The present invention broadly relates to an implant, system and method using passive electrical conductors which route electrical current to electrically stimulate a target body tissue to either activate or block neural impulses depending upon the frequency and the disorder to be treated.
In one aspect, the present invention broadly provides an implant for electrically stimulating a target body tissue in a subject, the implant, once implanted, providing a conductive pathway for at least a portion of the electrical current flowing between surface cathodic and anodic electrodes positioned in spaced relationship on the subject's skin and transmitting that portion of the electrical current to the target body tissue, the implant comprising:
a passive electrical conductor of sufficient length to extend, once implanted, from subcutaneous tissue located below the surface cathodic electrode to the target body tissue, the electrical conductor having a pick-up end and a stimulating end and being insulated between its ends, the pick-up end forming an electrical termination having a sufficient surface area to allow a sufficient portion of the electrical current to flow through the conductor, in preference to flowing through body tissue between the surface cathodic and anodic electrodes, such that the target body tissue is stimulated, and the stimulating end forming an electrical termination for delivering the portion of electrical current to the target body tissue.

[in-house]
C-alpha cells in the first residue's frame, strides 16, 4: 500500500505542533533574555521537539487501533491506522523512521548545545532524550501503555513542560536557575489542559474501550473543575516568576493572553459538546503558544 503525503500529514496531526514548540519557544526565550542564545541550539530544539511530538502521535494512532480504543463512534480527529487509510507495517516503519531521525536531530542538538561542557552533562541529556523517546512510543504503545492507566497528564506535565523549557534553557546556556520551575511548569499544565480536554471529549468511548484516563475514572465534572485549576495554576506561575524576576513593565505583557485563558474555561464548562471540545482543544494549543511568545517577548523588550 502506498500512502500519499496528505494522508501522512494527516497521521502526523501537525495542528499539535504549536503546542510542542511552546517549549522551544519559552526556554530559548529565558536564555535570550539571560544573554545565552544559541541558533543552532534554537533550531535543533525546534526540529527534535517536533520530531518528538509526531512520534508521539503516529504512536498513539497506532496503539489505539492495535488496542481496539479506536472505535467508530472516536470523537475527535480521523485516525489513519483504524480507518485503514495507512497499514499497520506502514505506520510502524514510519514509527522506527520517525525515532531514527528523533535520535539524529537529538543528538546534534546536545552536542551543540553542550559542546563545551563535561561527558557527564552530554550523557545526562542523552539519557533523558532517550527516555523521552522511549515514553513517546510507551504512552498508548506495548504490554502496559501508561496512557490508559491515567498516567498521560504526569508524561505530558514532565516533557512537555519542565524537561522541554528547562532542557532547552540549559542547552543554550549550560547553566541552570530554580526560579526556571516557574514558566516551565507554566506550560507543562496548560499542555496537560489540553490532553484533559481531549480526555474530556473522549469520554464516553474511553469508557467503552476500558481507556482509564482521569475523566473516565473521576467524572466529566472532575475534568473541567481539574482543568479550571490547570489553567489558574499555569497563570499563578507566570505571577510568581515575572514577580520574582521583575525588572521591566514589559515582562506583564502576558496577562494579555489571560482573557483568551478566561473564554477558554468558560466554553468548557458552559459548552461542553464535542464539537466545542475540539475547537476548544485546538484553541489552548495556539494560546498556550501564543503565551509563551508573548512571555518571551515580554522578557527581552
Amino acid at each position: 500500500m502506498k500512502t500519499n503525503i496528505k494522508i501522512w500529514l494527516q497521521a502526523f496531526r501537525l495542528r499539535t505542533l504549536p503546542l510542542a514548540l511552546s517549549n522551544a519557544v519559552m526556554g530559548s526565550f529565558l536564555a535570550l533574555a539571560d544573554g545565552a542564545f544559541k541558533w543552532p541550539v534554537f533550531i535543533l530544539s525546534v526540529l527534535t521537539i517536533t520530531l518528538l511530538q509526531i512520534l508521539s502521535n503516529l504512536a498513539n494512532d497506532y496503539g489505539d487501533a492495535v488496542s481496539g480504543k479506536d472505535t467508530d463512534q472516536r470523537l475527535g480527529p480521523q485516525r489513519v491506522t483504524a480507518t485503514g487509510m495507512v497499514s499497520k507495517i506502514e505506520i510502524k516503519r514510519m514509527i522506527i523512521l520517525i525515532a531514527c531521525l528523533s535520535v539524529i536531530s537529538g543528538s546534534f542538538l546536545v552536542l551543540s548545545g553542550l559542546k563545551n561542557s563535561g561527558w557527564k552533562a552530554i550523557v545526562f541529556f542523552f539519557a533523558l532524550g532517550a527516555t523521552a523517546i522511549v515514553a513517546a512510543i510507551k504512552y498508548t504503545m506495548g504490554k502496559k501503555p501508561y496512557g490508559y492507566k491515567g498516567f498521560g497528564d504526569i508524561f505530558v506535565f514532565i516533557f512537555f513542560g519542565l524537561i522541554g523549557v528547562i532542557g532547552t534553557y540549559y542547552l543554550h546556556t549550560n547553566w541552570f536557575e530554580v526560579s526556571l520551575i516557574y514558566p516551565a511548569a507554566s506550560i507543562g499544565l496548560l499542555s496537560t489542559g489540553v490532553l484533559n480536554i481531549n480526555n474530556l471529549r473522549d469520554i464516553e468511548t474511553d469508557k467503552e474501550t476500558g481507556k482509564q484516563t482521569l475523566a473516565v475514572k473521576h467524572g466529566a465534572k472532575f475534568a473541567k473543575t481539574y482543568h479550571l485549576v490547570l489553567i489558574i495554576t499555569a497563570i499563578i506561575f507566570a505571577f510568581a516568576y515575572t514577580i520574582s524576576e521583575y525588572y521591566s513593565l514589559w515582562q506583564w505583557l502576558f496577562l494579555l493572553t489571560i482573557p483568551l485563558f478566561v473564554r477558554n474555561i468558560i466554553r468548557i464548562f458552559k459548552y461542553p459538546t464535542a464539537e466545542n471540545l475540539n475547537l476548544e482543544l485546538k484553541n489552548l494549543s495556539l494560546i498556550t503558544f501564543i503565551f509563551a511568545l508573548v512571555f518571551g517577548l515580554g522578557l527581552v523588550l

In another aspect, the invention provides a system for electrically stimulating a target body tissue in a subject comprising the above implant, together with
surface cathodic and anodic electrodes for making electrical contact with the subject's skin, and which, when positioned in spaced relationship on the subject's skin, for transmitting electrical current to the target body tissue; and
a stimulator external to the subject's body, electrically connected to the surface cathodic and anodic electrodes, the stimulator supplying direct, pulsatile, or alternating current to the surface cathodic and anodic electrodes.
In another aspect, the invention provides a method for electrically stimulating a target body tissue in a subject comprising the steps of:
providing the above implant;
implanting the implant entirely under the subject's skin, with the pick-up end positioned in subcutaneous tissue located below the surface cathodic electrode, and the stimulating end positioned proximate to the target body tissue;
positioning the surface cathodic and anodic electrodes in spaced relationship on the subject's skin, with the surface cathodic electrode positioned over the pick-up end of the electrical conductor so the portion of the current is transmitted through the conductor to the target body tissue, and so that the current flows through the target body tissue and returns to the anodic surface electrode through body tissues or through an implanted electrical return conductor extending between the target body tissue and subcutaneous tissue located below the surface anodic electrode; and
applying direct, pulsatile or alternating electrical current between the surface cathodic electrode and the surface anodic electrode to cause the portion of the electrical current to flow through the implant sufficient to stimulate the target body tissue.
In yet another aspect, the present invention provides a method of treating a disorder in a subject comprising the steps of: